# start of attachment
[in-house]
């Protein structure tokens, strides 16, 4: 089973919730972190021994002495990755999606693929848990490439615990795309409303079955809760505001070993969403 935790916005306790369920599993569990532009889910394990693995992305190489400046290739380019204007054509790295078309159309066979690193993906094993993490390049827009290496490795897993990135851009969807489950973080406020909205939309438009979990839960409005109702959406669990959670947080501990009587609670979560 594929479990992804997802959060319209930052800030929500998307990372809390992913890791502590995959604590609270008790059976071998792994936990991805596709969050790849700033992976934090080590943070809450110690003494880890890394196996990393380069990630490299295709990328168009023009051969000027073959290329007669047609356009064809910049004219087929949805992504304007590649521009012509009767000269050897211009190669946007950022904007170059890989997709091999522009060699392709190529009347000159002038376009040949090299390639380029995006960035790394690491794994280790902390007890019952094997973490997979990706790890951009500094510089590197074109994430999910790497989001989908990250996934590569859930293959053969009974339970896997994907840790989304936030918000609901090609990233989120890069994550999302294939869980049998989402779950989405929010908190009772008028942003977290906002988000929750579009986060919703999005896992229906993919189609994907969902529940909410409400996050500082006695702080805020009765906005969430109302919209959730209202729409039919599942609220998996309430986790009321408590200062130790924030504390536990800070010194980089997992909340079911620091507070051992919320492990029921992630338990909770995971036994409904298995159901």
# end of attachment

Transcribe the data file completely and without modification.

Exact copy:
[in-house]
């Protein structure tokens, strides 16, 4: 089973919730972190021994002495990755999606693929848990490439615990795309409303079955809760505001070993969403 935790916005306790369920599993569990532009889910394990693995992305190489400046290739380019204007054509790295078309159309066979690193993906094993993490390049827009290496490795897993990135851009969807489950973080406020909205939309438009979990839960409005109702959406669990959670947080501990009587609670979560 594929479990992804997802959060319209930052800030929500998307990372809390992913890791502590995959604590609270008790059976071998792994936990991805596709969050790849700033992976934090080590943070809450110690003494880890890394196996990393380069990630490299295709990328168009023009051969000027073959290329007669047609356009064809910049004219087929949805992504304007590649521009012509009767000269050897211009190669946007950022904007170059890989997709091999522009060699392709190529009347000159002038376009040949090299390639380029995006960035790394690491794994280790902390007890019952094997973490997979990706790890951009500094510089590197074109994430999910790497989001989908990250996934590569859930293959053969009974339970896997994907840790989304936030918000609901090609990233989120890069994550999302294939869980049998989402779950989405929010908190009772008028942003977290906002988000929750579009986060919703999005896992229906993919189609994907969902529940909410409400996050500082006695702080805020009765906005969430109302919209959730209202729409039919599942609220998996309430986790009321408590200062130790924030504390536990800070010194980089997992909340079911620091507070051992919320492990029921992630338990909770995971036994409904298995159901």